I awoke last week to a facebook update from Angie: Mata is underwater. Mata is incomunicado. My reply: come mierda. Eat shit. Sort of the Spanish equivalent of the f-bomb. For Mata los Indios and other bateyes, a flood, even for a short time, can be devastating. It means the truck with potable water cannot get through, so people go thirsty or get sick from what few water sources they have near their homes. It means crops die, so what little subsistence farming they have is easily swept away. It means no new supplies get through, so commerce stops. For those who did have the money to buy food, the current supply will run out or rot soon enough.
All that week, I had been working on my project plan, my final paper for the summer 1 classes that I sometimes forget are attached to this trip. Grades seem like an after thought not because we aren’t learning, but rather because we are so very busy doing it. We had the option of doing a research paper or some sort of proposal that would concretely help the DR and the populations we saw. I can easily think of research topics, and love doing that sort of work, but for the first time in my life, a research paper seemed cowardly. It seems imperative that I at least outline a plan for how to do something, to accomplish some goal toward the alleviation of suffering, even if it is slight.
I don’t know if my proposal is good, or big enough, or business-y enough, and the troop of freshmen who vow to adopt the idea in real life will undoubtedly surpass my goals easily. But when I think about these faces, think about how muddy the path was in early June, which is just the beginning of the rainy season, it seems like the only option I have is to try.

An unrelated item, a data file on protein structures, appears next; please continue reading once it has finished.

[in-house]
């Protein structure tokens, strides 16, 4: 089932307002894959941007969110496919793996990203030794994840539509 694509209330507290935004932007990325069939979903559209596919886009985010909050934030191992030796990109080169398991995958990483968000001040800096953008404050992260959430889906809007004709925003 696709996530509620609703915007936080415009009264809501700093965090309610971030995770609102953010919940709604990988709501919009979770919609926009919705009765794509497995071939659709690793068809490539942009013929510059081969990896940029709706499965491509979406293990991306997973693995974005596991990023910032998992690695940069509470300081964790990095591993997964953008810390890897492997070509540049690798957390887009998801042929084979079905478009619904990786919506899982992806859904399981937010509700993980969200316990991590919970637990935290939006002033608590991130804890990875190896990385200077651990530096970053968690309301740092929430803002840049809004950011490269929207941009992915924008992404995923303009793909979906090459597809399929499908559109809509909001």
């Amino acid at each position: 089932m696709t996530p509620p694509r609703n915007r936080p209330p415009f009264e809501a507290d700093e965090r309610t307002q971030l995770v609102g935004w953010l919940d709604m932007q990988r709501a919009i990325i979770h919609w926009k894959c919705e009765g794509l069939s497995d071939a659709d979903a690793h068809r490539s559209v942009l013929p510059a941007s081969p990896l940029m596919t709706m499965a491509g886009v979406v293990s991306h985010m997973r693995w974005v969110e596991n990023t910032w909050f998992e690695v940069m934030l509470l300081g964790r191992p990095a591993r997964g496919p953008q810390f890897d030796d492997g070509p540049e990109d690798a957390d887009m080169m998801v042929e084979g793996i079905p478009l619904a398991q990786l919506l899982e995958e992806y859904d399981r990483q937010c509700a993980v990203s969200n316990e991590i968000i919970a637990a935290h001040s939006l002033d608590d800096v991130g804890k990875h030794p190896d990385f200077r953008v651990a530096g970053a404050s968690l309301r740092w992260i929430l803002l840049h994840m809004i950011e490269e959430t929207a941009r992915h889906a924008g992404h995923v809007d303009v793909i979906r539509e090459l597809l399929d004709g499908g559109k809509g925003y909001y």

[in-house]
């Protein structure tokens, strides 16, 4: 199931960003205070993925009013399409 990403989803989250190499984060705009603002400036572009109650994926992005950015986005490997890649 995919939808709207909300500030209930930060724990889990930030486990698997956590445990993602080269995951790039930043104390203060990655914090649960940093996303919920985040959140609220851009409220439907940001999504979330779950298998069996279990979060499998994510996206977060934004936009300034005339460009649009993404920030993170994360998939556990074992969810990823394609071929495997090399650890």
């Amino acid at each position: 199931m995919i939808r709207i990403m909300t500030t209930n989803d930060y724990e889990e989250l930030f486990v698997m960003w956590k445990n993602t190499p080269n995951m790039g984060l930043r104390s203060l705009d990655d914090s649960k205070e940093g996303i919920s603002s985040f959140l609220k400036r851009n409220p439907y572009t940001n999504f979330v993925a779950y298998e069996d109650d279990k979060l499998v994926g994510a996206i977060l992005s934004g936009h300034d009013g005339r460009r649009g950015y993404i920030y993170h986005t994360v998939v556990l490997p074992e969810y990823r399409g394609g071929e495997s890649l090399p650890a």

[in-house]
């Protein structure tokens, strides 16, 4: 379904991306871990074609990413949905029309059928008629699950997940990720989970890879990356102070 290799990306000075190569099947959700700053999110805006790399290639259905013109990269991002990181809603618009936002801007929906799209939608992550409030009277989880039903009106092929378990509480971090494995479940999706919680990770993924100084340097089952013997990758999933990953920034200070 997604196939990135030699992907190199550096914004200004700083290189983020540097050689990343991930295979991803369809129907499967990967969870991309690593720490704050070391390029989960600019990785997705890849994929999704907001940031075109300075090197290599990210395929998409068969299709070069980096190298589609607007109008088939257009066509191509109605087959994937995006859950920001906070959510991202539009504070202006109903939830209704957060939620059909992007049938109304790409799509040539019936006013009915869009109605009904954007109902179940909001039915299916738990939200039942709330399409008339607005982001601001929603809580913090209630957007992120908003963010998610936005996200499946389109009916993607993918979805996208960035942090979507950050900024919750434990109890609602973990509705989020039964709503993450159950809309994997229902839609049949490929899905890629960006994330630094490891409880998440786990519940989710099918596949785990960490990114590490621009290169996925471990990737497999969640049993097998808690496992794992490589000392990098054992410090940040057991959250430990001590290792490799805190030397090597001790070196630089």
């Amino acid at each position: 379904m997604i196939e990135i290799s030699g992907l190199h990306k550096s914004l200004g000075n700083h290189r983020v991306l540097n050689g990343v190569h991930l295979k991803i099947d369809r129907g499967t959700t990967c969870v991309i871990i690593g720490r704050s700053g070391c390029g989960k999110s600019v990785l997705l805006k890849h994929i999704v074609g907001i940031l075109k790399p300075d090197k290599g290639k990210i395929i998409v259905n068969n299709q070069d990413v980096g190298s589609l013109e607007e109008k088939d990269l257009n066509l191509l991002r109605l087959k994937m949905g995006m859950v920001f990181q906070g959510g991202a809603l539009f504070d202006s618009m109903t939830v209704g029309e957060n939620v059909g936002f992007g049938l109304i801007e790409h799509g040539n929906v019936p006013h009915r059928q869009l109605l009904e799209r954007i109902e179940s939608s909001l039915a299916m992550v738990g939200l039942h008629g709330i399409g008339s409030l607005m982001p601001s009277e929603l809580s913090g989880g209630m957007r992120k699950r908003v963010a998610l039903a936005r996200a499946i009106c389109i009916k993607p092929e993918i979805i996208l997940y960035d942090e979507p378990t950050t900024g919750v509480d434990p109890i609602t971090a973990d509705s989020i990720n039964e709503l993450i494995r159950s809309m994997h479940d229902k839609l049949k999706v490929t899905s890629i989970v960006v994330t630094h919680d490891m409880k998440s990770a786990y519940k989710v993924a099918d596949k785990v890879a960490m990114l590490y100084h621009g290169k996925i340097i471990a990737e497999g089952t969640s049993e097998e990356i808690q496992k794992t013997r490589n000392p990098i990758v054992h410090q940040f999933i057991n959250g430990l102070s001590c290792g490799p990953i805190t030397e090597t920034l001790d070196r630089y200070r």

When we (the capstone class that went to Mata over spring break) first heard about the flooding, we had a collective light bulb moment: build a bridge. Duh. How hard can that be? And if we can’t do it, Engineers Without Borders (EWB) will just get right on it. Claro. As so often happens with international aid (because let’s face it, that’s what this is), we weren’t seeing the whole picture. It isn’t one river that swells and must be forded. In fact, where that is the case, there already is a bridge. The problem is that the entire walk, which takes 20 minutes by foot when dry, becomes muddy and flooded. In June it was taking us about 40 minutes to walk it, and it was even deemed too dangerous for Claire, in that she might slip and fall and agitate her injury. That must have been so hard for her, to not go back to Mata . But they were right—we were all slipping, sliding and falling the whole way. Nonetheless, I probably would have thrown a fit if I were told I couldn’t go back. In fact, I went every time I could to Mata.